In about three sentences, state the issue or problem addressed. Describe the problem. Explain the relevance of this issue. Why is it important? Information provided here demonstrates what the issue is or what the needs are. This section is about why the program is needed. Introduce any statistics that may illustrate the problem/issue in the state or among the population. Share any needs assessment data you have gathered to indicate the prevalence or importance of this issue.

What Has Been Done
In about three to five sentences, describe what you or your team did. What was your response to the issue/problem? What did you do to address the problem? How did your work resolve the problem? Describe program activities that were conducted. Explain the key elements of your program. Describe the target audience. Describe the delivery of your program/project. Include the quantity of these activities (e.g., four-session weekly series; 59 childcare providers; six communities, etc.). Provide a description of the
program/project. You might describe what was taught and why, who was the audience (e.g., how many attended, etc.), and how was it implemented (e.g., nine-week series of workshops).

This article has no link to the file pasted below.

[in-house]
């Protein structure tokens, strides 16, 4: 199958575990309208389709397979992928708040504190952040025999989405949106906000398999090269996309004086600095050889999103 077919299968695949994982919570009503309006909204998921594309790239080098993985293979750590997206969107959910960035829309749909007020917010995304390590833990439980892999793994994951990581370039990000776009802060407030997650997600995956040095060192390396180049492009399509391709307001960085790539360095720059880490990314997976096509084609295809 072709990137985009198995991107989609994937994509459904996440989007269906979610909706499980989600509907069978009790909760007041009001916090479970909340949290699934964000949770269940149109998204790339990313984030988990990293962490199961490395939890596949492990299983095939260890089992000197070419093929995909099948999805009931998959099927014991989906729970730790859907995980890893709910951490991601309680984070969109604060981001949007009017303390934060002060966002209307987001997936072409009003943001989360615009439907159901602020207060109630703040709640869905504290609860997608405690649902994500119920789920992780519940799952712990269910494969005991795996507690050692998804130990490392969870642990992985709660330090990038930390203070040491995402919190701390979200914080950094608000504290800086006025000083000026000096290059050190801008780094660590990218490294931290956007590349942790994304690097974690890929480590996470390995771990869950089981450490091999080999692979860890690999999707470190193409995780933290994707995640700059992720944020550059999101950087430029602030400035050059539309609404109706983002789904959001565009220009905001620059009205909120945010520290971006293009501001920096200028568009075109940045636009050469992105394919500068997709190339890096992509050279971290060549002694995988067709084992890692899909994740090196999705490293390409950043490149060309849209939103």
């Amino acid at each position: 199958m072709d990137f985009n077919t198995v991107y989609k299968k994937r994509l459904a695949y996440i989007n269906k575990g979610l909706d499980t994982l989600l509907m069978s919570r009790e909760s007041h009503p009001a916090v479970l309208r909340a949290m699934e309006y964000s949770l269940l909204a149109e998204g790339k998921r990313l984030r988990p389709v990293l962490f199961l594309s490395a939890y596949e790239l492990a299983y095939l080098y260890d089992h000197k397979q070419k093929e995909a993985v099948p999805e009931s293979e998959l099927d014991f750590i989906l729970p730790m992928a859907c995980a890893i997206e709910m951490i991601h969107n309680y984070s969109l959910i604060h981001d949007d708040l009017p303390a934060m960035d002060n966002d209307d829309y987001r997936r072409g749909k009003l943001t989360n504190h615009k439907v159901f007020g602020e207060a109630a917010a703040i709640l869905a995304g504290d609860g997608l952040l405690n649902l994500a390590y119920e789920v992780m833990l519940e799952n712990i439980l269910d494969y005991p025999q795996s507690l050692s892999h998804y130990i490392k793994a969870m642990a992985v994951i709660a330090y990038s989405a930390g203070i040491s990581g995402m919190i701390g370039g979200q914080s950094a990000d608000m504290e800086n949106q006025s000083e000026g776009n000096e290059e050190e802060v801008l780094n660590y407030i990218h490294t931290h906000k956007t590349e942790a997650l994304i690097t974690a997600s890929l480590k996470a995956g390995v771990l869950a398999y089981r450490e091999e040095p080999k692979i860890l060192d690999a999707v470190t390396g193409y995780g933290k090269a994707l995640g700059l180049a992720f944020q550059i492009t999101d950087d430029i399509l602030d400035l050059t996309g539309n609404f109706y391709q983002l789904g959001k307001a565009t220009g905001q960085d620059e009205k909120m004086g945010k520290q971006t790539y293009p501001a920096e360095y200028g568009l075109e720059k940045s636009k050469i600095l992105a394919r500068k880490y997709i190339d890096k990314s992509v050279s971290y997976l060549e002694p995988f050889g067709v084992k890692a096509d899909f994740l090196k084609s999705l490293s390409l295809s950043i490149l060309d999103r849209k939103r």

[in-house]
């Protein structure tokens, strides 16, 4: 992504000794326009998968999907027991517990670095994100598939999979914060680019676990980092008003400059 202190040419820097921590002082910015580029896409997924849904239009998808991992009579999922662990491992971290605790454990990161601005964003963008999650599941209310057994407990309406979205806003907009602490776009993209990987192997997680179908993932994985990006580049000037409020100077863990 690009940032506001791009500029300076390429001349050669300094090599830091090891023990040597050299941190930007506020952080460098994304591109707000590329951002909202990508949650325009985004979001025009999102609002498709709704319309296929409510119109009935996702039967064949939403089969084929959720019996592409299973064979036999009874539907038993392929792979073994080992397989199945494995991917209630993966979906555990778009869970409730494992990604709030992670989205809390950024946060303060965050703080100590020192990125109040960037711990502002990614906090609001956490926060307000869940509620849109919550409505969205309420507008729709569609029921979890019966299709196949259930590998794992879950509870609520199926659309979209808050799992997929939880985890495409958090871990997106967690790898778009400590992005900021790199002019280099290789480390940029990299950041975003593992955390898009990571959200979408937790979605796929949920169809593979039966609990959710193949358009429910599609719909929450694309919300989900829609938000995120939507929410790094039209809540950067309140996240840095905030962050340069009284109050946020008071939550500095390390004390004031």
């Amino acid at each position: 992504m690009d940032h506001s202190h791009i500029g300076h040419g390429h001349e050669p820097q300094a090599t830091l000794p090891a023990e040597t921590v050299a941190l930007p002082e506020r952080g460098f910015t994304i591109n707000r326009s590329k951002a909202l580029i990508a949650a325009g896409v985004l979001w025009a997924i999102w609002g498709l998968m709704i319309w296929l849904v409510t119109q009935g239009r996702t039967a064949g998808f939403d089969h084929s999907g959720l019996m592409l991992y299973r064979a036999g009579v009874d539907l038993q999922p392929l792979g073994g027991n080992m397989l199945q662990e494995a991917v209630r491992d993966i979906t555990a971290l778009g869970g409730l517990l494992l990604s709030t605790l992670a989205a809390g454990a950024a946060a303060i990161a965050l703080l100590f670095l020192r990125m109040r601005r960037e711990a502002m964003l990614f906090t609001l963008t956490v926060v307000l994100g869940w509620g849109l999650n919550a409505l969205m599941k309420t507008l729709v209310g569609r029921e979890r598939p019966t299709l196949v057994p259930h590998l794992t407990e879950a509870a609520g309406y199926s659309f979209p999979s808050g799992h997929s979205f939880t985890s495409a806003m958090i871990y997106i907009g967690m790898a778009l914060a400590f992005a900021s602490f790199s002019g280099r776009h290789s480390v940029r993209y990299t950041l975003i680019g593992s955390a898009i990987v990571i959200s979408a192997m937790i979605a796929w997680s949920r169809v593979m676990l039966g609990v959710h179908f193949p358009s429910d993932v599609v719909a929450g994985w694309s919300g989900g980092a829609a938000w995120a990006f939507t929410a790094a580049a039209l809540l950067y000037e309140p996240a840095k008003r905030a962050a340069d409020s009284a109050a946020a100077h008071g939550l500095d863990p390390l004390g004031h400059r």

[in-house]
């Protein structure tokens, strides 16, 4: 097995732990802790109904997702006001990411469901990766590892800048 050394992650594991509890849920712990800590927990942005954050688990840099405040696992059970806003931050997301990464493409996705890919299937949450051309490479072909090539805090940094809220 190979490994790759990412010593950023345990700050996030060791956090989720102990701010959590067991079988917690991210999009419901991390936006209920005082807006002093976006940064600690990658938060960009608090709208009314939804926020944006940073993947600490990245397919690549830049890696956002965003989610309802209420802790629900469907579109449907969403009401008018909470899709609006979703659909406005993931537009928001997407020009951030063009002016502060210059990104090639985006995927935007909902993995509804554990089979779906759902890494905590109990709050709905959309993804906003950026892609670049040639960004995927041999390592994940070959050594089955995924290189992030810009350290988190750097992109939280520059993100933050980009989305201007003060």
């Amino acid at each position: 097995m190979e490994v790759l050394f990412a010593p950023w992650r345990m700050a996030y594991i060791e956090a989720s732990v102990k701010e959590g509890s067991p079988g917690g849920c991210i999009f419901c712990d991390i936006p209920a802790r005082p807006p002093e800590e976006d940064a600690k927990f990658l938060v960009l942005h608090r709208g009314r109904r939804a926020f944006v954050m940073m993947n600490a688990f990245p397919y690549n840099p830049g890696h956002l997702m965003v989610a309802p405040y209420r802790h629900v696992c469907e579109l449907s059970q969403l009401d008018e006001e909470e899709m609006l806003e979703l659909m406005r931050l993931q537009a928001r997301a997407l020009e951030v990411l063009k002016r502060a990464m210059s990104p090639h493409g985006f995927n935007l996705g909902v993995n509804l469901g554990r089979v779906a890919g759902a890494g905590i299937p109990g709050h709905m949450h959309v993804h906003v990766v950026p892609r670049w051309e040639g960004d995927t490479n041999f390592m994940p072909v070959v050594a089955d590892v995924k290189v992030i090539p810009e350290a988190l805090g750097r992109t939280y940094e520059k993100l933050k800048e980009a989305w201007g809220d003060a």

Now, share results from the program/project from the perspective of the participants or attendees. What did they get out of it? What did they learn? If a follow-up evaluation was used, report on what actions they have taken or changes they have made since attending the program. Include numbers or percentages to report your evaluation. Include economic indicators if appropriate. Include a narrative about, or from, the attendees.

As appropriate, combine quantitative data (e.g., number, percentage, dollars, etc.) and qualitative data (e.g., anecdotes/narratives or quotes from participants on program evaluation. (Don’t share names but do include their titles/roles, such as, for example, parents, producers, childcare providers, etc.).